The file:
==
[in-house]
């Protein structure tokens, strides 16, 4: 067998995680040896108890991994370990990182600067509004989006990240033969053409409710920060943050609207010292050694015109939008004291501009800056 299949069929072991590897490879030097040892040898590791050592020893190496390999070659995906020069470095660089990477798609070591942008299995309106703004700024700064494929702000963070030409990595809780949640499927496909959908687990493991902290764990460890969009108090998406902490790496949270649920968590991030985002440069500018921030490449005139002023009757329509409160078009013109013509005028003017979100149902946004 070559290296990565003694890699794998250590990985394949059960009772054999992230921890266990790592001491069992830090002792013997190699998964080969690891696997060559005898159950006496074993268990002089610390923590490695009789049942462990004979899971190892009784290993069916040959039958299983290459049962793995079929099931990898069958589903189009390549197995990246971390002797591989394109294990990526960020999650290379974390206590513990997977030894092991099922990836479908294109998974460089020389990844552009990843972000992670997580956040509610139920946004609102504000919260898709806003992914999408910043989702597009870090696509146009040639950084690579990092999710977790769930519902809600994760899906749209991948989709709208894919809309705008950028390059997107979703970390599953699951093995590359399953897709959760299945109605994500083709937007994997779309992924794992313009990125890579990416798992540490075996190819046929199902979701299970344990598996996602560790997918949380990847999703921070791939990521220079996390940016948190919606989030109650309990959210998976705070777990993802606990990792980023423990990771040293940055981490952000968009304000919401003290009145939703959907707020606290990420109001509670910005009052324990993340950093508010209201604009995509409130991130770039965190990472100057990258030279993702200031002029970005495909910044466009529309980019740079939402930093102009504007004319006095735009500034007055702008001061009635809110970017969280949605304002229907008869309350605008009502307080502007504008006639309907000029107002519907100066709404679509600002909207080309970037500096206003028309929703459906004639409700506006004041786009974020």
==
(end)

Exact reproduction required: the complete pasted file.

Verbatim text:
[in-house]
């Protein structure tokens, strides 16, 4: 067998995680040896108890991994370990990182600067509004989006990240033969053409409710920060943050609207010292050694015109939008004291501009800056 299949069929072991590897490879030097040892040898590791050592020893190496390999070659995906020069470095660089990477798609070591942008299995309106703004700024700064494929702000963070030409990595809780949640499927496909959908687990493991902290764990460890969009108090998406902490790496949270649920968590991030985002440069500018921030490449005139002023009757329509409160078009013109013509005028003017979100149902946004 070559290296990565003694890699794998250590990985394949059960009772054999992230921890266990790592001491069992830090002792013997190699998964080969690891696997060559005898159950006496074993268990002089610390923590490695009789049942462990004979899971190892009784290993069916040959039958299983290459049962793995079929099931990898069958589903189009390549197995990246971390002797591989394109294990990526960020999650290379974390206590513990997977030894092991099922990836479908294109998974460089020389990844552009990843972000992670997580956040509610139920946004609102504000919260898709806003992914999408910043989702597009870090696509146009040639950084690579990092999710977790769930519902809600994760899906749209991948989709709208894919809309705008950028390059997107979703970390599953699951093995590359399953897709959760299945109605994500083709937007994997779309992924794992313009990125890579990416798992540490075996190819046929199902979701299970344990598996996602560790997918949380990847999703921070791939990521220079996390940016948190919606989030109650309990959210998976705070777990993802606990990792980023423990990771040293940055981490952000968009304000919401003290009145939703959907707020606290990420109001509670910005009052324990993340950093508010209201604009995509409130991130770039965190990472100057990258030279993702200031002029970005495909910044466009529309980019740079939402930093102009504007004319006095735009500034007055702008001061009635809110970017969280949605304002229907008869309350605008009502307080502007504008006639309907000029107002519907100066709404679509600002909207080309970037500096206003028309929703459906004639409700506006004041786009974020």